HOPE BREWING

time, had he been aiming for certification rather than the bigger ... including python, king cobra, monkeys, leopard and ..... measure the progress of their work.
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HOPE BREWING Kotagiri to KachibarI Case Studies on Ecological Tea Cultivation

CONTENTS

4-6

8-15

iNTRODUCTION

CASE STUDY I

MAKAIBARI TEA ESTATE KURSEONG, DARJEELING DISTRICT, WEST BENGAL

Report produced by Greenpeace India Society, October 2014. Written by Siddharth Sreenivas and Neha Saigal Case Studies by Grace Boyle Photography by Sudhanshu Malhotra and Vivek Muthuramalingam Design & cover by Latika Nehra Thanks and acknowledgements Bijoy Gopal Chakraborty (President, Confederation of Indian Small Tea growers Associations), Amar Pradhan (Secretary, Darjeeling EKTA SHG), Rajah Banerjee (Chairman, Makaibari Plantation), Sanjay Das (Manager, Makaibari Plantation), Siddhartha Subba (Field Supervisor, Makaibari Plantation), V.S. Parmar (CEO, PCM Group Tea Division), Tenzing Bodosa (Kachibari, Assam), Maqbool Lyngdoh Suiam (Horticulture Dept., Meghalaya), Ketrick Chyne (President, Meghalaya Small Tea Growers Association), Ramesh Babu (Eco Teas, Niligiris) Contact Siddharth Sreenivas, Food & Agriculture Campaigner, Greenpeace India, [email protected], +91 9741001013 Neha Saigal, Senior Food & Agriculture Campaigner, Greenpeace India, [email protected], +91 7760968772

16-23

24-31

CASE STUDY II

CASE STUDY III

BAMANDANGA AND TONDOO TEA ESTATE

TENZING BODOSA Kachibari Village, Udalgiri District, Assam

NAGRAKATA,JALPAIHURI, WEST BENGAL

32-39

40-47

CASE STUDY IV

CASE STUDY V

ORGANIC BY TRADITION

ECO TEAS

TEA GROWING IN MEGHALAYA

50-53 CONCLUSION

KOTAGIRI, NILGIRIS DISTRICT, TAMIL NADU

4

5

INTRODUCTION

The increased use of chemical pesticide has resulted in growing incidents of pest resistance6 which has compelled growers to increase use of chemical pesticides placing a strain on overall margins, and this has been compounded by the vagaries in the pricing of tea in the domestic and international markets. It is also relevant to note that industrial chemical practices significantly contribute to climate change7, the effects of which are highly visible in many of India’s tea plantations, which remain primarily rain fed, with most tea growing regions facing changing rainfall patterns and unpredictable weather events which inevitably wreak havoc with the regular flush periods of tea production in certain times of the year.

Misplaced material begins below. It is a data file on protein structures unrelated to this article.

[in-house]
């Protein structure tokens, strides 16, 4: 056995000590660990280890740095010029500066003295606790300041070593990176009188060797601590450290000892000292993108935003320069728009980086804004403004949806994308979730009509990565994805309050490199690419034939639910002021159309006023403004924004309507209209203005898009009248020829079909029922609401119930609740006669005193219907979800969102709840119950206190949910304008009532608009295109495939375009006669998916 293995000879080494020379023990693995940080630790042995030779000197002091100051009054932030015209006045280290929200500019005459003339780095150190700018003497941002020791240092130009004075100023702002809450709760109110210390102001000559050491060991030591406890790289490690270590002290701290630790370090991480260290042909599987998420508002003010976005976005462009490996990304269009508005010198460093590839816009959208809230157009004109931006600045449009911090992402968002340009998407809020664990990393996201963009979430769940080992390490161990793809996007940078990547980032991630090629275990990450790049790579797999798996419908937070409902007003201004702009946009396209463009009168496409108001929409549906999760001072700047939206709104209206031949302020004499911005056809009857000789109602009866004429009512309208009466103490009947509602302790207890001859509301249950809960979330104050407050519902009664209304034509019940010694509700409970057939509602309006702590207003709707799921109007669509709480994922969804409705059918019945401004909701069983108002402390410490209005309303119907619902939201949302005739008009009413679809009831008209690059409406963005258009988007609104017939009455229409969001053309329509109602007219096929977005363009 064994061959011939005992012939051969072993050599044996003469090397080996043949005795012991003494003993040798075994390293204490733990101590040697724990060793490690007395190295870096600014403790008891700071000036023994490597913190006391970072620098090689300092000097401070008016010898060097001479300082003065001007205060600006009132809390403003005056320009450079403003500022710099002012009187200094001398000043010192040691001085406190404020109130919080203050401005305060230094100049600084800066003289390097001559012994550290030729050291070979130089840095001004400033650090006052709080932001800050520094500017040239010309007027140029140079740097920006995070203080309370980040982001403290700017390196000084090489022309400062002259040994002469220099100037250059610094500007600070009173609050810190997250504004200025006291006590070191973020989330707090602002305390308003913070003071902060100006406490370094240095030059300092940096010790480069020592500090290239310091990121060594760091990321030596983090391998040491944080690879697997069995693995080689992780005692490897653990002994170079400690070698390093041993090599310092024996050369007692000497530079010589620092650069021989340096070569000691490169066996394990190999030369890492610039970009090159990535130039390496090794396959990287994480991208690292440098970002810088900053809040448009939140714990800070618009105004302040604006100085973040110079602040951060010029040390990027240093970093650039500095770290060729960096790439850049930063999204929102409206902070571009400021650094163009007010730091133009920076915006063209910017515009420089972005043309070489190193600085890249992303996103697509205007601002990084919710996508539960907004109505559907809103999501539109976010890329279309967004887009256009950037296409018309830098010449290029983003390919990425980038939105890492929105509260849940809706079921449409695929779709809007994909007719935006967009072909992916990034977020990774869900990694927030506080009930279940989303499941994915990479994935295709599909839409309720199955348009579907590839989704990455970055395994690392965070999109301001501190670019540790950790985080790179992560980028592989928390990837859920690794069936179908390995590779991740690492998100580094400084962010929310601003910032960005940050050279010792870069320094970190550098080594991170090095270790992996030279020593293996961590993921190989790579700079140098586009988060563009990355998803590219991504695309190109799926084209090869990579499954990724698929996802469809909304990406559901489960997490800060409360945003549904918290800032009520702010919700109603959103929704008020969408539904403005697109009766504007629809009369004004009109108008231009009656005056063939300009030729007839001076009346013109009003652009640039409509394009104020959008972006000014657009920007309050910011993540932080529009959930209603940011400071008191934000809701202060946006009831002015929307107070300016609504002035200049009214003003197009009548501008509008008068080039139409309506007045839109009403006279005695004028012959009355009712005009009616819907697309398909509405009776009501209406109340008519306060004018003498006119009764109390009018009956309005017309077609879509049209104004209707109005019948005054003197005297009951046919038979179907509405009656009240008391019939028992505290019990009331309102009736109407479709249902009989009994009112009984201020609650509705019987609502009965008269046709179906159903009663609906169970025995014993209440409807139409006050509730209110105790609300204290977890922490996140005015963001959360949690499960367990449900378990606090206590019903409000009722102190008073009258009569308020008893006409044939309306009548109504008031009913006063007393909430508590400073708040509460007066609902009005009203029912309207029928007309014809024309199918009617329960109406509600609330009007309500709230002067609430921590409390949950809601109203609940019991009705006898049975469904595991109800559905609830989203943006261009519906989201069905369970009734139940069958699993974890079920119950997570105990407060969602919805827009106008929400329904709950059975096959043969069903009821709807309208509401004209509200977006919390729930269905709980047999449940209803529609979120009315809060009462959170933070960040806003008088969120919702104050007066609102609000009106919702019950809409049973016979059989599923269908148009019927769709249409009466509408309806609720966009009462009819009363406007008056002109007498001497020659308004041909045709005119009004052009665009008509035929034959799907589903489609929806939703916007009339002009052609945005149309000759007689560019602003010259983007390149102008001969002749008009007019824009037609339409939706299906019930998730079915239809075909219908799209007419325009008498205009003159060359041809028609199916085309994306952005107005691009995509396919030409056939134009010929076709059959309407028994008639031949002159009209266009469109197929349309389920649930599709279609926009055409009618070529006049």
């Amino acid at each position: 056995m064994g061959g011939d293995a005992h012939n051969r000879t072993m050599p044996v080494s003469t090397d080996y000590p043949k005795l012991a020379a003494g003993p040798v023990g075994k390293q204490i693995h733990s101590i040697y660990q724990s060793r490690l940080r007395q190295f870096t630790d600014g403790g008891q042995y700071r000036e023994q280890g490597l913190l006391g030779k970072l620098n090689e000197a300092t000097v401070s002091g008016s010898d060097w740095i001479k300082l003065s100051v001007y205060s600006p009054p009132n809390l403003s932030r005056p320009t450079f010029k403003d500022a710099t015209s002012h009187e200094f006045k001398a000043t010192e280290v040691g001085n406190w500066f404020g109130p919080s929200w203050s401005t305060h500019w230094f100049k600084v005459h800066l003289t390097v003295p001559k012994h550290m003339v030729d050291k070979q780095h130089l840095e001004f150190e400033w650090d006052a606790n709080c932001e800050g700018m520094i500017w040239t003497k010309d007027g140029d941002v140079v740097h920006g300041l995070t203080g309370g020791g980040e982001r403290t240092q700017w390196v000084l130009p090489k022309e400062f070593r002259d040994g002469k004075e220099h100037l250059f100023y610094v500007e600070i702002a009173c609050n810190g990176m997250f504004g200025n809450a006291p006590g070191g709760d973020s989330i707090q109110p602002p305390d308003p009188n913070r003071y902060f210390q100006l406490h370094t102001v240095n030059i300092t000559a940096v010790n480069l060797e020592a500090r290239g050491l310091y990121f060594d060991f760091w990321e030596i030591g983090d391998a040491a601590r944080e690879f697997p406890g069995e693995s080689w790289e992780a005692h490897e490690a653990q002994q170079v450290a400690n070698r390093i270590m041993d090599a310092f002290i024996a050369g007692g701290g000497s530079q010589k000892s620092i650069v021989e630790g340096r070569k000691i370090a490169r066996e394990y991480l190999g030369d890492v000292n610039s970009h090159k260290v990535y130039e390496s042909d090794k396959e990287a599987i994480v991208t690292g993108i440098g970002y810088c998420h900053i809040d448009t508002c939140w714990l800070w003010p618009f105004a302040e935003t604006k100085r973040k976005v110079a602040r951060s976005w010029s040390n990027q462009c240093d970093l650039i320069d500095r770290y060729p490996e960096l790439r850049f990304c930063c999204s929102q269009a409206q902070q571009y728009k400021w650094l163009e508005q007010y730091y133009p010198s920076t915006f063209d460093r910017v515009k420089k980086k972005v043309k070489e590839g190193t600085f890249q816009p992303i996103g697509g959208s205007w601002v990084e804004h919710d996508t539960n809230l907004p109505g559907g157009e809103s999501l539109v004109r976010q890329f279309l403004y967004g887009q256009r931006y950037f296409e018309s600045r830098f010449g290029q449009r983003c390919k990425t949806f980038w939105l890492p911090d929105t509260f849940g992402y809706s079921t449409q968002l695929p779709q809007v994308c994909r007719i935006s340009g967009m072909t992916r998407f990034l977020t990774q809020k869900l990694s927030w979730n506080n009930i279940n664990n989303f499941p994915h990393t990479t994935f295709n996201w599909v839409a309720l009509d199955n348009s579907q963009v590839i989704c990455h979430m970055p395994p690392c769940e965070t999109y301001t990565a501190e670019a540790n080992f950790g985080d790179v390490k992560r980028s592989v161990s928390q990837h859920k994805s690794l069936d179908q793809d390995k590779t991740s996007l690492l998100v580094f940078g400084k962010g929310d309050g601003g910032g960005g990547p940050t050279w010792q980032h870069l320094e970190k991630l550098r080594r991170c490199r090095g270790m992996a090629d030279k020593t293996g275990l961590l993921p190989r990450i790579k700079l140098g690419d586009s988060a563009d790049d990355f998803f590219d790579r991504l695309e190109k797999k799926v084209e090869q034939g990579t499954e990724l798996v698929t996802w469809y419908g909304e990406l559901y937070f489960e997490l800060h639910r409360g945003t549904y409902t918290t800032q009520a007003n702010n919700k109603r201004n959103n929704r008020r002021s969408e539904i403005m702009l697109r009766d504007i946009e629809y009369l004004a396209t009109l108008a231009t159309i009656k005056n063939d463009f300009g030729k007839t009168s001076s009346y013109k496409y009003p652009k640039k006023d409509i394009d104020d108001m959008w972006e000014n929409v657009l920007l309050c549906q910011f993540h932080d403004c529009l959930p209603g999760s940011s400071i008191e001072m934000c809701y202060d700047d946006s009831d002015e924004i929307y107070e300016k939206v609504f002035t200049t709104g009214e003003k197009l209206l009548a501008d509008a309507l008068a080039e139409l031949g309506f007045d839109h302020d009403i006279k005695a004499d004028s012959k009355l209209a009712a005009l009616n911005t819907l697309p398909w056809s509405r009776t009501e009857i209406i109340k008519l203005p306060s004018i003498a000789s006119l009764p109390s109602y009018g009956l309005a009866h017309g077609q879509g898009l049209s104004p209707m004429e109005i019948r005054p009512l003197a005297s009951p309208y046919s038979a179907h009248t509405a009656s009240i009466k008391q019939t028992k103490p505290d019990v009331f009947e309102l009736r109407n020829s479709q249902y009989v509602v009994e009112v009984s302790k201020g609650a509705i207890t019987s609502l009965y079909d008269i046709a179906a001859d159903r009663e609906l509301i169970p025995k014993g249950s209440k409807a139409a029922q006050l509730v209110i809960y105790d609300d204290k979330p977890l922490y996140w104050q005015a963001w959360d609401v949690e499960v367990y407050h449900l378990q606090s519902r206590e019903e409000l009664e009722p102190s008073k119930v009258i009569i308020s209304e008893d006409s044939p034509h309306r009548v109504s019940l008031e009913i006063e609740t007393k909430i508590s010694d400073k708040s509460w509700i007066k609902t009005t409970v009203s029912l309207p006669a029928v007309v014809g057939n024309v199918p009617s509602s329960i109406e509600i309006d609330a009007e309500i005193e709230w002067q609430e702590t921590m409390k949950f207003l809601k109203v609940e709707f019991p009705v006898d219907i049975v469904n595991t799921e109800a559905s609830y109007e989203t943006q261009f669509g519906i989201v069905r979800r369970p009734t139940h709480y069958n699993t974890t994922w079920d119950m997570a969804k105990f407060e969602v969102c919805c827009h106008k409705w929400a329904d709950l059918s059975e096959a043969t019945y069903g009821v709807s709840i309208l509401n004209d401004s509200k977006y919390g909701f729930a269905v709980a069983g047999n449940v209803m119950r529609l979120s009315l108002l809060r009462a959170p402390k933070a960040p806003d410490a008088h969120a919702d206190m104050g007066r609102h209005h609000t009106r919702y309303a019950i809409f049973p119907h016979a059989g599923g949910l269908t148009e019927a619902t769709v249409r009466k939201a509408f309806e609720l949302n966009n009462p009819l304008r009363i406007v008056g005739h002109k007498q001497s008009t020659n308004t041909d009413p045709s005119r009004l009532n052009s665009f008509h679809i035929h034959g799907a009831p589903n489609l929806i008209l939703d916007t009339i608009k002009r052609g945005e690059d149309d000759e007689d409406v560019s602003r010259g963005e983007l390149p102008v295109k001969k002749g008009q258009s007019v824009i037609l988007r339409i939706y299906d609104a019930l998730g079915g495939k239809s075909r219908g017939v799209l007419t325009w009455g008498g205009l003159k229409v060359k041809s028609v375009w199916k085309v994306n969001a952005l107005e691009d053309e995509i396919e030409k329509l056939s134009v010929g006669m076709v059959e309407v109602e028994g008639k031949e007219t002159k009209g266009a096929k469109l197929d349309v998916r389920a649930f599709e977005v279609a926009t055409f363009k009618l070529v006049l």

The introduction of chemical fertilisers and chemical pesticides resulted in an increase in production in the early years, but by the 1990s and early 2000s, yields had begun to stagnate. The first commercial tea plantation started in Assam in the 1830s. Ever since tea cultivation has spread across India - from the north-east to the extreme south-west, across various agroclimatic zones. After 180 years, India is the second largest producer of tea in the world after China and the fourth largest exporter. In 2013, India produced 1.2 billion kilograms of processed tea and it also provided direct and indirect employment to almost 3 million Indians. The bulk of tea grown in India is on 1,686 large plantations and small growers, with land holdings of less than 10.12 hectares, numbering around 150,000.1

One such serious problem which poses an immediate threat to both cultivators, tea workers, consumers, and the environment, is the increasing and rampant use of chemical inputs like pesticides.3

The total tea production levels in India have been increasing in the recent years due to the expansion of the area under tea cultivation. But the tea industry is also facing several problems. Many of these have been well documented, including the stagnation of tea production, climate change, habitat destruction, water pollution and soil erosion.2

Until the early 1970s, chemical pesticide and chemical fertiliser used